Los Angeles-based Ampaire unveiled its prototype electric-powered plane, the Ampaire 337, in a test flight above Camarillo Airport in California on June 6. This is the largest a hybrid-electric aircraft that has flown.
The twin-engine plane will be able to carry seven to nine passengers and boasts a range of up to 100 miles (160 kilometers). It is based on the six-seat Cessna 337 Skymaster, which was retrofitted with Ampaire’s proprietary electric propulsion system powered by a lightweight battery system.
Ganzarski, the chief executive officer of MagniX, an electric propulsion startup based in Seattle, says his company is focusing on air transportation in the 100 to 1,000-mile (160 to 1,600-kilometer) range, which accounts for 50 to 70 percent of all commercial flights.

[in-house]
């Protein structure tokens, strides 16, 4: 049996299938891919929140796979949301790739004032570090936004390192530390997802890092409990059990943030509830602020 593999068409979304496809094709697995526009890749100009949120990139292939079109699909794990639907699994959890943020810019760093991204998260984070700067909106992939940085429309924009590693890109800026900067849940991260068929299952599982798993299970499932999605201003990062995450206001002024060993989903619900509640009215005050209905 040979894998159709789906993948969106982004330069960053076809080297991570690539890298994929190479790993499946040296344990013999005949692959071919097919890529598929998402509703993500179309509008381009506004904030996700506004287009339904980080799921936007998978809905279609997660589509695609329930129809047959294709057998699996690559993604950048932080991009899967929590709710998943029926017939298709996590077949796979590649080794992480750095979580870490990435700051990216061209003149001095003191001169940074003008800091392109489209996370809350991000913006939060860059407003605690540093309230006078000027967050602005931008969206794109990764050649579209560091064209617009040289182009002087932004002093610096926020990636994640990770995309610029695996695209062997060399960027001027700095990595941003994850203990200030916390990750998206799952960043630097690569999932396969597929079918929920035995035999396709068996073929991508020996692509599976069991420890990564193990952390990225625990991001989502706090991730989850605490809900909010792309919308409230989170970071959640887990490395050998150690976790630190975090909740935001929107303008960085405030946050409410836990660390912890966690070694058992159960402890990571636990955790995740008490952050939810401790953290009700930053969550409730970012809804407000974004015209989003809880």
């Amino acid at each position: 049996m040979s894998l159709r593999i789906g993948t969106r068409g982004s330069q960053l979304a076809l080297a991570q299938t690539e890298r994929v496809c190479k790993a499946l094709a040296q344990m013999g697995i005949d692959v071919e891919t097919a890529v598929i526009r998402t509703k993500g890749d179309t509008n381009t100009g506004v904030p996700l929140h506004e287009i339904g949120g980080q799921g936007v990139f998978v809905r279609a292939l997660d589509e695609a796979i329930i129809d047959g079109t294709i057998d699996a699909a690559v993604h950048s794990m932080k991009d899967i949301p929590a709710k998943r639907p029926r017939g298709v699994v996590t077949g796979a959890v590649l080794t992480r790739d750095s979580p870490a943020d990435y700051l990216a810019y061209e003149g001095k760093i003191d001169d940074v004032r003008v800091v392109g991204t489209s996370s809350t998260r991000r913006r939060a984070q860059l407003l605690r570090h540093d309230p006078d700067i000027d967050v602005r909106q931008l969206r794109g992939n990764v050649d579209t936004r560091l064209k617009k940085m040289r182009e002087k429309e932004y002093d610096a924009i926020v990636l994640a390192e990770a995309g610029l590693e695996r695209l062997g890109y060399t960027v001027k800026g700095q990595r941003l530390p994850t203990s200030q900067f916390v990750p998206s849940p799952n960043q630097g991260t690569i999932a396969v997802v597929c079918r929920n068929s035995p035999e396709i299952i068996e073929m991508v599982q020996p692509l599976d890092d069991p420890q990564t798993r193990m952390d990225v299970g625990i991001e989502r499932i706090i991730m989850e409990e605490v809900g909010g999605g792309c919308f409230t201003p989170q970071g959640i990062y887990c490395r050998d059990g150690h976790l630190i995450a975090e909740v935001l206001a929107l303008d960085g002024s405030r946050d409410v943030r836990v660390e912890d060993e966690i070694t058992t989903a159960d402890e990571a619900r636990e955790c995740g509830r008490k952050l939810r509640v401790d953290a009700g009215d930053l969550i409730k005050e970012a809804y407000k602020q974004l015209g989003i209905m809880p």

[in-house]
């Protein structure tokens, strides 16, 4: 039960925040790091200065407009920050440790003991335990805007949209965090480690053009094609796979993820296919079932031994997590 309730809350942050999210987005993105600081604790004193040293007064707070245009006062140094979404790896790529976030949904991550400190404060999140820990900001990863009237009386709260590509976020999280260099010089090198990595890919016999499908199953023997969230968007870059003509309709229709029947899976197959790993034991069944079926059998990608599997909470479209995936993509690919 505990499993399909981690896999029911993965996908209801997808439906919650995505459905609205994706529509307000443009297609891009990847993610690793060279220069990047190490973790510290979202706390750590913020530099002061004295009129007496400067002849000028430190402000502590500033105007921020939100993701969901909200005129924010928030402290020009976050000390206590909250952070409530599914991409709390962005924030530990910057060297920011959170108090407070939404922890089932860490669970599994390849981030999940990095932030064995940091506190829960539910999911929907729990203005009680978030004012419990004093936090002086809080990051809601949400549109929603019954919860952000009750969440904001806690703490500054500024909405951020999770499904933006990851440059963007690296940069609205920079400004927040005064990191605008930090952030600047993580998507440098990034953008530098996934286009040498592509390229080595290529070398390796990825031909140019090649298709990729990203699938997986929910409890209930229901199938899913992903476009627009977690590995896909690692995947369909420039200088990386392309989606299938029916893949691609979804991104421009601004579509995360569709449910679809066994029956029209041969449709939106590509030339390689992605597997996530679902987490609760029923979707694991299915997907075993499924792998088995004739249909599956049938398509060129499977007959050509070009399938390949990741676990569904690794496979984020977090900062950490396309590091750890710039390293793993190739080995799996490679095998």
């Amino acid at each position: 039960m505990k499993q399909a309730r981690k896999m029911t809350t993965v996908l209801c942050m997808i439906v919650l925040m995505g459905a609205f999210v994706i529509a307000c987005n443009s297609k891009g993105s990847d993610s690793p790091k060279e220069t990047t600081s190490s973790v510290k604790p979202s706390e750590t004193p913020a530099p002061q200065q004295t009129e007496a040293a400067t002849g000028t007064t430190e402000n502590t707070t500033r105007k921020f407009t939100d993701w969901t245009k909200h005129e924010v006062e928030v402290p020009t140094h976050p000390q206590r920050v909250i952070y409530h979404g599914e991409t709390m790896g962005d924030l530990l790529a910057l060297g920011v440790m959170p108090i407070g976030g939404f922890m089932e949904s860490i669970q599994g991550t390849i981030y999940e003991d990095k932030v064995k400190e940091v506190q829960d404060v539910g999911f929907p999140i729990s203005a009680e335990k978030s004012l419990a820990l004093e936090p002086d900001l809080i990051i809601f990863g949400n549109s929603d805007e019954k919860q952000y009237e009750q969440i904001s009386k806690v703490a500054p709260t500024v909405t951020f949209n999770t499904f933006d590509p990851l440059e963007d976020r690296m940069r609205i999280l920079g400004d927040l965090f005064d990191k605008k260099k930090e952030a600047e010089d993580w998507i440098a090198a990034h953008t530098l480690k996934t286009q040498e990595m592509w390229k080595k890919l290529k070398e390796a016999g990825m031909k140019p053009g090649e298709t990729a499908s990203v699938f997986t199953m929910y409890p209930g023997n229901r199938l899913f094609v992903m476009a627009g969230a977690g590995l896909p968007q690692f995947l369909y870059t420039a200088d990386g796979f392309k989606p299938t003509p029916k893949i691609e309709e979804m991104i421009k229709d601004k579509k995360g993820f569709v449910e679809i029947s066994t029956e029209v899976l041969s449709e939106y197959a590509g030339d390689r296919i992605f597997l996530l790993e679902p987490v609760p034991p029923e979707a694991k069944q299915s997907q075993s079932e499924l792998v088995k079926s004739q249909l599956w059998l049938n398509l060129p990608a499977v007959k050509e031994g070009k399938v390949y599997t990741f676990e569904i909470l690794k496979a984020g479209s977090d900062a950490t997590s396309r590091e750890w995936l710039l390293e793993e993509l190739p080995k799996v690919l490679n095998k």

“We believe that in the next five years ‘middle mile’ air travel will start a resurgence with flights carrying 9-15 people up to 1,000 miles — roughly San Francisco to Denver, London to Paris, or Zurich to Frankfurt — completed by electric planes,” Ganzarski told DW.
US aviation technology startup Zunum Aero with partners Boeing and JetBlue is developing an electric aircraft with a capacity of up to 50 passengers. The company started development in October 2017 of a 12-seat plane aiming to fly in 2020.
British startup Faradair hopes to certify its 18-seat plane by 2025, and US startup Wright Electric plans to design a commercial airliner capable of flying distances of up to 300 miles. Joby Aviation has spent the last decade developing its own electric motors and recently secured $100 million (€88 million) in financing to prepare for production and certification.
In Germany, Siemens, engine maker Rolls-Royce and Airbus are developing a plane called E-Fan X as a hybrid-electric airline demonstrator.